The Courier News from Blytheville, Arkansas on August 8, 1936 · Page 4
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The Courier News from Blytheville, Arkansas · Page 4

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Blytheville, Arkansas
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Saturday, August 8, 1936
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Page 4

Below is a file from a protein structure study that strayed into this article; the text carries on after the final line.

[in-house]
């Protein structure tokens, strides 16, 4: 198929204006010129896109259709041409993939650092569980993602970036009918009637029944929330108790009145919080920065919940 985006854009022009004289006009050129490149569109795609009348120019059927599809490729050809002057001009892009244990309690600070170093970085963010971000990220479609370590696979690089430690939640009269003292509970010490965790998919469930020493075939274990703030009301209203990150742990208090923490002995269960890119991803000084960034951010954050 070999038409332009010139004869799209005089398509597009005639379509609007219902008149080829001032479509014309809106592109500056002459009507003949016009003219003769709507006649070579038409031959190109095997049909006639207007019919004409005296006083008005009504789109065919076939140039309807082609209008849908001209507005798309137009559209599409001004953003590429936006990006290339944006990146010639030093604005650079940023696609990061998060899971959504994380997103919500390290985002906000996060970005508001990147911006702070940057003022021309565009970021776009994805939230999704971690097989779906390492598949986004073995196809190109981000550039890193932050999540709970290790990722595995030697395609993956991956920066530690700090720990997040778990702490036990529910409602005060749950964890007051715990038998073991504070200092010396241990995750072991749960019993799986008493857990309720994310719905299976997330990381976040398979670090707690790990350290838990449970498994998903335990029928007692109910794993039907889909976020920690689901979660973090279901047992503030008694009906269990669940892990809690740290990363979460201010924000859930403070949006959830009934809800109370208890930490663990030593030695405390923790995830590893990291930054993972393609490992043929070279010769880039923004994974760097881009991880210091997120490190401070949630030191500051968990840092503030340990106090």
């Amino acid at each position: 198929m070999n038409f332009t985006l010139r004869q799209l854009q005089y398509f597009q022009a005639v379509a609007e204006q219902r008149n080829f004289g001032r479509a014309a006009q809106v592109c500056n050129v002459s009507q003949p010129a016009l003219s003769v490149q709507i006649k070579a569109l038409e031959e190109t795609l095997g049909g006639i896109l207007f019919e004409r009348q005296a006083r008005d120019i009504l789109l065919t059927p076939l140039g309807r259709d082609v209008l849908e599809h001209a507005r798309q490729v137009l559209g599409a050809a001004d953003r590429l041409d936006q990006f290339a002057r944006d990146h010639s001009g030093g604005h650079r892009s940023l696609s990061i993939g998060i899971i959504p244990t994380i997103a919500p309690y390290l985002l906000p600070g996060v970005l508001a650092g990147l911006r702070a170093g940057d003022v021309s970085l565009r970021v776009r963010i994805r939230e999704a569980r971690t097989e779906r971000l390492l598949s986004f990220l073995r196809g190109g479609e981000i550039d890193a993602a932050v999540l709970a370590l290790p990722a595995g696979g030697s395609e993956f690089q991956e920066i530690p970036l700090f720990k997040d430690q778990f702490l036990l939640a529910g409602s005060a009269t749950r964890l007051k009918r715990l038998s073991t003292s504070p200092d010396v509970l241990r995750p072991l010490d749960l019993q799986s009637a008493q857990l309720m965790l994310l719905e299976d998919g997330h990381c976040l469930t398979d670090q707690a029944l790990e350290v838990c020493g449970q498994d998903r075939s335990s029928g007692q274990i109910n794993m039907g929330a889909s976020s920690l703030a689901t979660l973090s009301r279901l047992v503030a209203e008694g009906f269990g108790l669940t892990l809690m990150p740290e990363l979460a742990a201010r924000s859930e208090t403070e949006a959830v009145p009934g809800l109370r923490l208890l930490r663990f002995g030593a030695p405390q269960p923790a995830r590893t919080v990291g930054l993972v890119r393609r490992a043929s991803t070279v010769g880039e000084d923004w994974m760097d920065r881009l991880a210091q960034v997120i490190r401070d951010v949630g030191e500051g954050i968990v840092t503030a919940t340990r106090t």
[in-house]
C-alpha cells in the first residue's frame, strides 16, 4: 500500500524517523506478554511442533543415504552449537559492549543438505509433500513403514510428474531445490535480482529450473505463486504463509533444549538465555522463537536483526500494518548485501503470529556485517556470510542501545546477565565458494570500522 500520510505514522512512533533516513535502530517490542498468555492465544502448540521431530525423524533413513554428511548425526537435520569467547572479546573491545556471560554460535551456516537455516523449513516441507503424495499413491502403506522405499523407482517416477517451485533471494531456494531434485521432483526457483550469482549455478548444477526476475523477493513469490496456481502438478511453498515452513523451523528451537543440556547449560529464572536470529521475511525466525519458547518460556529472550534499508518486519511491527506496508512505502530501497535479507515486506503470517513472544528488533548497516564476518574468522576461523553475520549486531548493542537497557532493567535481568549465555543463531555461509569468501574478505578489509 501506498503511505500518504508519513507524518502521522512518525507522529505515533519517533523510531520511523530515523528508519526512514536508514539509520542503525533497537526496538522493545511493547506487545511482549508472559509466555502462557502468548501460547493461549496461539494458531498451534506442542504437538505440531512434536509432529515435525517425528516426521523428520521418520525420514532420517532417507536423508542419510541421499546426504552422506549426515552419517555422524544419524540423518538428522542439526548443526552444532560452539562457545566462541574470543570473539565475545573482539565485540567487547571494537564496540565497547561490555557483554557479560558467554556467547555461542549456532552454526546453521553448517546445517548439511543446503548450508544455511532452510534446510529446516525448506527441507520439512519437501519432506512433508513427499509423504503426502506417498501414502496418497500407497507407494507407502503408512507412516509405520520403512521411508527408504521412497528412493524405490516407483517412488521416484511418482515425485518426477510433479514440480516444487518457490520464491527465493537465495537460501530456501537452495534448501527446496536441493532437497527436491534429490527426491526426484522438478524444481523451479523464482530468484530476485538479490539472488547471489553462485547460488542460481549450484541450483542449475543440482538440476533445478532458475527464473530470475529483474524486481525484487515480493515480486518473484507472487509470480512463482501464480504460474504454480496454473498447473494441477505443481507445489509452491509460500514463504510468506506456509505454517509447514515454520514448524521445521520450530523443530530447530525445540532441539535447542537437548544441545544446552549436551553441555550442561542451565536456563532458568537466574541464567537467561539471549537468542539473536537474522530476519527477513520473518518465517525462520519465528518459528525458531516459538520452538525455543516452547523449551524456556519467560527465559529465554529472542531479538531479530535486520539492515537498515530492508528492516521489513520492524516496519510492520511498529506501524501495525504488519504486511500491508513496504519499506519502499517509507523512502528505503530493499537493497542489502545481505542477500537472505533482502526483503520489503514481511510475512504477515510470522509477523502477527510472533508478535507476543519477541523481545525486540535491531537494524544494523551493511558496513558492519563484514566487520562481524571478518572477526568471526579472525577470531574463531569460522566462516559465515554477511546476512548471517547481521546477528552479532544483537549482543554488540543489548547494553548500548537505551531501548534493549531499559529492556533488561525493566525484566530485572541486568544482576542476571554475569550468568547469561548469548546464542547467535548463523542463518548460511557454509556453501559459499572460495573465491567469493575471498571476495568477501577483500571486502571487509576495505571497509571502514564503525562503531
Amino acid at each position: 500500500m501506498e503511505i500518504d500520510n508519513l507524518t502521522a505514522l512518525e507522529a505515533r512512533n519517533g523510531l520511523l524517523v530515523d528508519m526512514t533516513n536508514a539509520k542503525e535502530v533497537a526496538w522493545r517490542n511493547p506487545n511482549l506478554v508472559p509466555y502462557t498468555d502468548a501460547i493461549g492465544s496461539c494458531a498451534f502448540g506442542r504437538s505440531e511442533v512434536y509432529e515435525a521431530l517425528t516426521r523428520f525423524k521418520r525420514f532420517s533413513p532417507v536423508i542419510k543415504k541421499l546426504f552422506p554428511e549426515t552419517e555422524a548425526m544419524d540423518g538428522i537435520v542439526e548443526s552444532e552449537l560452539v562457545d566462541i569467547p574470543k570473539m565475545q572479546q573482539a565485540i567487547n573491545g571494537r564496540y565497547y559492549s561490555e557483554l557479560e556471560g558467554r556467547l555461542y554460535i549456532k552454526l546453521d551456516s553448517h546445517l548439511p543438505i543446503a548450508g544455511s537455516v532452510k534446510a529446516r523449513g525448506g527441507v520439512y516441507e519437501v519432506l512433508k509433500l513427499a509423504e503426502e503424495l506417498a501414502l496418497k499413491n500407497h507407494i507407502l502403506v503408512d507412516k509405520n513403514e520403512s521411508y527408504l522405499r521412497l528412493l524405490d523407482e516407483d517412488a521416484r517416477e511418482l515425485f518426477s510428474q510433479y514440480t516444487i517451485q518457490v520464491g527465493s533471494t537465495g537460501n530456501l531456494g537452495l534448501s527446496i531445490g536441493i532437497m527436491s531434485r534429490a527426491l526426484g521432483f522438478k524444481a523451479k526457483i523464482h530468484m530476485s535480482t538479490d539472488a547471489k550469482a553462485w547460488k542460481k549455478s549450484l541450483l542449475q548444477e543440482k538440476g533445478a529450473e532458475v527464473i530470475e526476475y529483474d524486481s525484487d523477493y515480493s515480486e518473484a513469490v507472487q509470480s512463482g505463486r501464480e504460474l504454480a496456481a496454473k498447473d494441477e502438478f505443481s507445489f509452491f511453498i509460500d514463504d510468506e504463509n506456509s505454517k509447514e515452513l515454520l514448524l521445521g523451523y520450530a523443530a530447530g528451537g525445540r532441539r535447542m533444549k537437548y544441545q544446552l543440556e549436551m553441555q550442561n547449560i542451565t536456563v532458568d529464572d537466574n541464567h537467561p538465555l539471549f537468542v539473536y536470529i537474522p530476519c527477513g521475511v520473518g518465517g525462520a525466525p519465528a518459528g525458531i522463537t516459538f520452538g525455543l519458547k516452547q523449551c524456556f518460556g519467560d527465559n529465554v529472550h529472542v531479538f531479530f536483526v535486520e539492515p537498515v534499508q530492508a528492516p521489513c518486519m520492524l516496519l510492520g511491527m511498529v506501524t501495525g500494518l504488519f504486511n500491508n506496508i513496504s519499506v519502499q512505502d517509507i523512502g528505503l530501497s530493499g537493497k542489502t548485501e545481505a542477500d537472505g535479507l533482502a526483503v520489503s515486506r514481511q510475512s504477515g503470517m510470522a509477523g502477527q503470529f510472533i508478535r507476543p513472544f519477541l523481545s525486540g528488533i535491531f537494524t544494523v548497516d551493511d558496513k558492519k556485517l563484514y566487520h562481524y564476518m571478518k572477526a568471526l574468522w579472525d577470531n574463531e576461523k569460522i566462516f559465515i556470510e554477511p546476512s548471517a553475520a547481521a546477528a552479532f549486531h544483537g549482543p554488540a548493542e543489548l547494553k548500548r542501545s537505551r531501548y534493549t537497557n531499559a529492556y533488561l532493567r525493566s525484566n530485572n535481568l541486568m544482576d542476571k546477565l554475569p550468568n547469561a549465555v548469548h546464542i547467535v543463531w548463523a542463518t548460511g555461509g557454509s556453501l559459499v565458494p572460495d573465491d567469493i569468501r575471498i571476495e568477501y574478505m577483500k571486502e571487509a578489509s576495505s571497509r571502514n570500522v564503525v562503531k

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*'>A'CE FOUR 'TOR 1 BLyTl.EVILLE COURIER-NEWS rax COURIER NEWS co., pususESRa ,C. R. BABCOCK, Editor H. W. JIAINES, Advertising Manager •''}/ s Sole Hatlonnl Advertising' Represent*tlv«i: Art*neie Jklllta, Inc., How York, Chicago, Detroit, St. Louis, Dsllna. Santia city, Memplus • 'Published'•"• Every Afternoon Except Entered as second class matter »t the post office at Hlythcvlllr-, Arkansas, under act ol Congress, October 0. 1917, Served DV tno United Pre«a RATES By earner in the City ot Blyltieville, 16c p«r w,««k, or^ $6.50 |>er year. In mdvancc. By mall, willitti n radius of BO irilleis, »3.00 per year, $1.50 lor six months, 7!ic [or three months; by mali in postal zones two to six. Inclusive, 10.50 per year; In-zones seven and eight, $10.00 per year, payable in advance. Dictdlorsliij) A rcfrcsliint; cliiinuc from the kind of politically inspired bunk that liu* issued from hitf!' ; places in rej!iml lo changes lhat arc supposed to bo taking place in the fundamental clim-ac- Icr of our "/ovehimt'nt is thc pro- noiinmnenl l>y a committee; of (he American liar association that invest i- t'ation reveals no trend toward dictatorship in the policies and practices of the Roosevelt administration. The committee, membership of which included Charles P. 'fa ft, one of Gov. All' M. Lamlon's principal ad- Mseis, declared llally that whatever one may lliinl; of the New Deal any iibsci'iion thai it is substituting dictatorship for political democracy is "distorted" and "careless." Whatever else it may bo, the Roosevelt administration is not a political dictatorship nor docs it threaten to become one. Nowhere else on earth docs the ' citizen enjoy I lie complete freedom lo condemn and oppose lii.s government and even, lo vil- lify the head of the slate that is en- loud by the luimblesf American. Political freedom in this country is limited by -nothing but the indifference of a large part of the citizenship. 1 omsiana under llucy Long and a few „ ..bobb-iidden -cities may lie regarded as f .- exceptions; but so far as the national government is concerned lhat fieedom ^ is- absolute. Let's keep ( il so, but 'lel'S alsp?quitia-;tisi*ig-- r t l al.se 'fours about a'-'situ'ntion that Simply 1 docs -not. exibf BLYTHEVILLE, (ARKJ COURIER NEWS Tliiougli School, l amt After School iKlniiitistnitoi-s and pupil per-. sonnel workers held a conference al Cornell University the other 'cttiy that might well be co]iictl in every stiile. It covered tlie vital problems of adjusting the child to (school and to life aflei school. • In a sense, this con- fcience:. considered every cliild a "pioblem" in the view that each pre- bonlb a distinct adjustment ease. Said. Francis T. Spaulding, associate piofcssor of education at Harvard University: "I he i'miclamental need is to adjust boys and girly, not only to school, but to.tlie situations which they must inevitably face W 1ien they leave school." What worthier goal could a conference of educators and parents :ufopt? OUI OUR WAY Too Old to Work al 45? •''•'• The tendency lownrd lower age limits for positions under civil service, mid in business and industry .ly, appears to IIP meeting with iiifr disfavor. A recent instance is that in Cleveland, 0., whore Hie city's civil service commission has abandoned its general age limit of <)5 years in holding examinations. City od'icials agreed that it's obviously absurd to consider that a person reaching '15 automatically becomes less competent to (ill a post than one a year or so younger, or to assume (hill every man or w<raan at -15 is ready for the shell'. The ability of a person to perform (he duties of an ofl'ice is not a matter of years, but of training, education, and physical condition. Any arbitrary «gc limit, siicl) as '15, therefore is utterly without justification. Are You Fingcrprinicd. The G-men have announced with pride that they now have the fingerprints of John D Kockel'ellcr jr., and other well-known men. These are the latest additions to the Federal Bureau of Investigation's growing list of civilian fingerprints. .1. Kdgar Hoover explains: "When a person places his fingerprints in the bureau's civil files, he automatically insures his falnily itk'itiiist prolonged mental sulVering and the expenditure of i\ large amount of money in an ell'orl to locate him, should he be unfortunate enough to perish in some manner in which all means of idcnlilicalion except fingerprints are lost, or should he become the victim of amnesia." Fingerprinting heretofore has been allied too closely (o the criminal side ot' life. Now the public is beginning to realize its importance as a measure of general security. II Europe and the'workl can find no oilier tvrcy pf seltllnj; disputes Hum war now—when \ve lire- still muling ;im | burying Ixxllcs of those i who fell 20 years nyo-tlic . world deserves lo perish. —Prime Minister Stanley Unlchvln, of England. * *' * Women, by collies, arc brnVcr thnti men... you Jusl tell 'em vvlml you wunl 'cm to do mill they BO ahead. Men, liiey stop lo figure it all out. -Sieve clement, Hollywood, professional knife thrower. * * * We (Great, Britain) have nuulc no treaties of .friendship with America—one does not make them will) a brother. —Alfred Duff Cooper, English war secretary. * * * H is no longer possible lo shield the heart of a country with its nrmy. -Col. Charles A Lindbergh. * * * It must be a matter of just ,iride to every American that, the Constitution stands out In simplicity and streinjlh, a challenge to'the whole world-wide conspiracy against freedom and liberty of (| lc people. _u. S. Senator \Villinm E. liorali, Idaho. » SATURDAY, AUGUST 8 SIDE GLANCES By George Clark "I'm not wasting ;my sympathy on Jerry. If he'd do his *-> ,- '-.. ... r ... ..j wti ^ «_i i _i . j i tiu 11 (It) Hi; work when he's supposed lo, he wouldn't have fo brin< it tilonjj every time we go anywhere." THIS CURIOUS WORLD By Williams . .TMC ALARM CLOCK WI LL SUFFOCATE 1-1 fS MOUTH IS HE1LD OPEN/ RESORT AHOTEL Deck Morgan UI3G1.V mini: TOIIAV AX.\ JIAHII.'I'O.V, j,n-ll>- j'limiB Kiu-ri'tiirj- III a Jiirjjp Ijiiitliit-xK olHrv, i;or>* m H Iriiviil iiui'nr)- ii> jiinlcu iiluii* fur IJIT luii-urrjE yiirtilJiiii. I1IJ.I* \\MIIi:, Iriivc-l ]>liri-:iil t-ni- lll»l>i', |ll'r*ll»lU-K JUT In K» 10 I.nk,. Hm-liK-. Hill I* oljvlmislj- ntlrnrlt-ii lj>- Ann, Ijut *liu nlvvs Jam Illllc IIioiiBUl. Ann COI-H lo tile mnutiliilji r«'- tmrl nml ill Ili-Nl 1* Imicly, Thru „!,!• iurrl» IIAI.I'II SrHI.\<!, livnil Jaime had made no eflort whatsoever to gala her- love. Ite would have laughed al the old- fashioned word "courtship." She had simply fallen for him from the start. 7mtilmaii, ivfio trllN JIIT I.. Inn-rut.-i! In Klrls. KrilI'l In Inlrfi- liln In in ihii. sin' II!M> I.H-.-I . I'tl.N'JIS. innrrl<-4l Ijnl IIIrlliHnils. Illll \V:ir,r nrrlvcx ill l.tiki; lln- i-lm> nml Is i tyi-il lo lln'l Ann ^Illi MI IIKIIIX iilln-r nilni]ri-rf<. Me. nml .Ann liltm rt inuilnllllil cllllllj- li.B trln. XOH' (iO OX WITH TUB STOUV CHAPTER IX ANN awoke wi'h the dream thai she was sailing into a crimson sunset with Jaime Laird al her side. The sun was streaming in her windows, and she felt a litllc lazy when she was wakened. It was a fine day for a sail. Slio lay back in her hod and ed luxuriously. 'There were only a few days each year that she could enjoy the luxury of. late sleep. She pressed o button, and the waiter came to' the room to take her order for breakfast in luxury was life final bed. This touch! She didn't feel like the Ann Hamilton who pouaded a typewriter the other mi months of the year. But as she lay back, ,„,.„„„.,,, llt ,, IUU5iil , wilb lt wailing for her coftce, she thought worth while, he went after it. of the uniqueness of a resort hotel, ' * * isolalort in a beauty spol, where jS HE ™ S f all!i "S fo . . . , , porch when Jaime people carnc and mingled for " fell forlorn nntt lonely. His throat hurt. It was a bitter ordeal he endured on the mountain lhat morning, bul thc ordeal was nol in the AND it was strange that she 'i!; ^ [Almll,! frtnl tl.:_ ,. should feel this way. wasn't his money—plcnly of which he seemed to have despite his losses at gambling; it was mainly his manner toward her. Jaime was personable, chi and they enjoyed Ihe same things. They laughed at the same jokes! But, in Ihc back of her mind, was a fainl ilesirc to reform him. The iden grew until it subordinated all oilier considerations. It satisfied some urge in her that she couldn't define. But a desire to reform a wan does not help gain insight inlo the man's real character. Thc vacation experience blinded Ann. She didn't know Jrjime Laird, She got up and Hung the windows open. Gone were -her doubts when she saw the bright sun on the choppy waves out there. When she went downstairs she met Bill Ware in the lobby. He came toward her again with his ridiculous air of proprietorship. He was sure of himself—lhat young man! But Ann recalled his sincere avowal of his feeling for her. His chin was stubborn. He had said, "Perhaps every man is selfish over the girl he loves." Bill couldn't afford' yachts and gay parties, but when he saw something lie thought was really climb. He lived too intensely at all times. He had stubbornly laid ,iis course, and he wasn't going lo deviale from it, no matter how much it hurt! He was in love with the girl. ) Ann it was an idyllic day. — lay back among the pillows in thc stern of the sailboat, while Jaime kept his hand on the (iller. The regalia on St. licgis Lake was exciting. Thc whole fleet was out, and (he pink and white sails dolling the lake looked like butterflies on thc wing, o * * gAlI.ING was new lo her, bul it was no less pleasing than Jaime's behavior today, PEACOCK • WORM BUILDS TALL TUBES IN THE SAND NEAR SEA SHORES, AND AS THE TIDE; RISES, IT PROTRUDES ITS BEAUTIFUL GILL.-PLUMES TO FEED. f %~ Q18J6 fly*f* SERVICE. ISC, B'f lost nslcr, nnimnls hold llieir moulhs open when they \visli to breathe lcr, but the toiul cnmint breathe nt all with his mouth oijcn, for 10 lias to swallow air, nml he cannot swallow unless his month Is Icsed. He has.no ribs lo aici' him in expanding and contracting. NKXTi Wliat is alfalfa known as ill -lommoii Nose Bleed Still Challenges Physicians for Ways to Slop Flou By l>!t. MOKRIS FISI1UK1N , ever, removal of thc spleen it Kdito'r, .Imirunl of the American self is rather a .serious operation, Medical Association, ami ot gcia, Ihc Health Magazine' An exceedingly common trouble which .still gives thc ir.cdiciil profession n great deal o: concern Is ordinary nose bleed. This usually is due to some image to the small blood v<v-sels iu the septum. Indeed, (ID per cent of all nose bleeds are :,alcl to come from thc blood ves^clj, in thc front part of thc septum, or membrane, between ^.hc l\vc nn.v trils. ~ A physician who can locate the bleeding point can stop the bleeding promptly by app'.vint; a caustic solution, or by "applying |5ressurc directly lo (he point at which !t occurs. If, ns occasionally happens, the bleeding is in the back part ot the nose, on what is called ;iie floor, it is difficult lo locate -ind also dilficiilt to treat ami control. II lias been found thai ill? application ot cold irrigations, or solutions is helpful in slopping such nose bleeds. In event of extraordinary bleeding, due to such condit'ions as I hemophilia O r pucrpnra—two cas- 1 es in which the tissues lend in bleed profusely because o! a inrl- ' of certain elements in the blood — the dr.ct.or occasionally can o,». tain success in stopping the Weed- Ing by injecting into (he patient some ol his own blood or ihe blood of some oilier person In thc state called imcrpur.i when Hie bleeding became? ;r 0 - Eolnlely intractable, it is kno wn that removal of the spleen \vi 1 bring about an almost immerhai'? ! stepping of the. hemorrhage. How- i and is not undertaken except ii 1 extraordinary cases. Because some patients bleed severely after removal of tonsils 01 brief time nnd Ihc-n went back to Uic-ir regular, ordered taste in thc v.'orh^day world. She sensed thc clanger in vacation romances now, but thought Ehc was sufficiently aware of herself lo avoid lliem. A resort hotel was an artificial community, isolated from tiic home and the world's work. It was the s^cn2 of color ami gaiety th2 year round. There was a complete lack of restraining contacts, and this left one adrift. The edges of all experience were blurred. And vacation romance was sometimes blurry. Tlic easy familiarity in a resort hotel deceived one about the things that really counted. Ann was a little bewildered \rj the admiration she had been receiving. She began to clistrus', her own impulses. She was going to meet Jaime today with a feeling o[ m-emoni- Bill on the ic drove up fo lake her to the regalia on St. Regis Lake. For n moment thc two men eyed each other with cool,- measuring regard. Dill couldn't rind it in himself lo dis- this personable youlh who somehow w n 11 o p e d his chances of sweeping Ann off her feet. But Bill fell that, of all the men ul the resort, Ann had picked the wrong man. After he had waited all these years fo find the right Kh'lj she had fallen for a weakling. All tin! Bill could do was to wait—and see what would happen. Imiinct told him that Ann was infatuated with this gay lad. The she looker! at him, the way die made him his reefer around his throat ns n protection of the futility of his own blunt efforts to make her scc'his love. When the pair drove a\Vay, tliei gny voices- drowned by the roa, of Jaime's expensive motor, Bill lie was deferential. He remembered nil the Hlllc things tliat pleased her. His flattery was warm and, since there were so many other pretty girls who waved gaily to him from boats, it was convincing. When the boat was in its pen again, and they were driving along the shore, watching'the sun set behind the neighboring mountain range, there was a look in Jaime's eyes that made her believe in him at last. She didn't distrust her impulses any long Just now she wanted to kmr better. She yielded to 1 urge to heart-searching He parked the car on a peninsula which jutted out into the lake, and for a long lime they sat there, silent. He slipped an arm around her, holding her close. "Have a good lime?" "What do you think?" she asked, smiling. "It was marvelous. Too soon this is all going to end." "Why must it end? I don't want it lo end." ' 'Work!" she said suecinclly. "Back to the pots nnd pans." "Oh—work! Let's not tall; about anything disagreeable now." Suddenly his eyes shone, and ho lurried to her. "What do ,ymi say? Lot's pack our duds and run up to Canada for the weekend. You'll be bock in plenty of lime to climb that absurd mountain you've promised to climb with Bill Ware." "That sounds very attractive" she said. "But—" "We'd have a gay time! Don't be n fossil. What do you care what a lot of porch-sitters at thc hotel would say? We're young. . We'll have our fun where we find against the morning chill, the it. It's nobody's business but our might chatter she conjured out of own—up here in iho mountains" (lie air for him—all convinced Bill vacation place, a resort hotel, it's nobody's business but our .. own. That's-why'I couldn't go. iv I'm thinking about—ii's. T! (To Be Con(imica) adenoids. Ihe modern surgeon who ! specializes in this condition has everything arranged to control the ijlccdinjj should if occur. , There are solutions •.vhich can j : applied directly lo thc iioinUj which bleed. There nre subsume-' e-s like epiuephnne and e|ihcdriiie which constrict blood vessels and control hemorrhage. Finally, there is thc possibility of scoring the tissues over th? bleeding point and tyiu;; the knot sufficiently tight to prevent hemorrhage. The blood is thc most important substance in tiic human body, j and physicians are ever ready tn stop its loss by suitable means of control. Prompt, action in the presence of HOIK: bleed, or other serious cases of loss of blood, is important to the health and life of thc afflicted person. CHURCH EXCUSES I =-- By G. W. Barham And they all \vilh one consent began to make excuses. The first, said unto him, I have bought a field and I must go out, and see it; I pray thce have me excused. —Luke HUB. Consider this excuse and compare it with one yon feel like making. ATTEND CHUIICH SUNDAY Headlight Fish Gets Northern Wondcrlusl BOSTON (UP)— A deep-sea fish equipped with its own llghtlng- rystem to attract foot! has been Twenty per cent of the foreign ; brought here by the trawler Ebb. commerce of the United stales .. handled on New York's 150 mile; of docks. Thc fish, a 20-poundcr. three feet, long, was caught at 140 fathoms off Georges Baul:. A short arm extends above its eyeless hea< and long lentacles drop from th: arm. A bulblike tip on the tcntacii near thc mouth gives off a phos phorescent gleam. Official'; o Bureau of Fisheries were turpris cd that thc fish, a tropical variety, has been caught so far north In 1935, coffee drinkers in the United states consumed an average of 605 cups of coffee cac'n. OUR BOARDING BOUSE With Maior Hooplc r^M%("&P?~ : 3<Z&3zx&^#;> • ——_„••.„. : !.. Announcements 'me Conner rxcus nas hccn authorized to make lonnivt announcement or the loiiowlng candidates for public office, subjeel to thc Democratic primary ncxi Auenst 11: Fur Kcprcscntatiie In Congress ZAL B. HAHKIbON For rrosccutlng Attorney O. T. WARD BRUCE IVY DENVER L. DUDLEY MARCUS FIETZ For County Judge VIRGIL GREENE S. L. GLADISH NEILL REED For Sheriff anil Collector HALE JACKSON JOE S. DILLAHUNTY For Counlj Treasurer 'ROLAND GREEN For Circuit Court Clerk HUGH CRAIG For Re-F.leclion for 2nd Tcmi For County Court Clerk MISS CAUEY WOODBURN FV>r re-election lor second term For Stale Senator , LUOIEN E COI.EMAN For Comity Representative IVY W. CRAWFORD For County Assessor H. L. (BILLY) OAINES For Uc-electlon to n 2nd Term For Constalile, Chlckaswlia Township HARRY TAYLOE FRANK MCGREGOR E. M. EATON M\CE UTTLE CCW- YES, 1 V4/XVE /X OT 1O.OOO AT THE STAR-BAR "K^CW, 1K1 THE KJOT2.TV-! COUUTKY, WWERE RAN THE 5,OOO WE/XD STOCK — WE CLOSE TO CM_VtS VMILE THE HKV W/VS BH1WQ CUT IW THE TAK SOUTH, OLSP, SUPPLV OF ICE WAS BE1M6 S/VVtfED THt WORTH SECTIOW I THKOU6H TVArS BEITT OF VARIED CLJMWE WE ^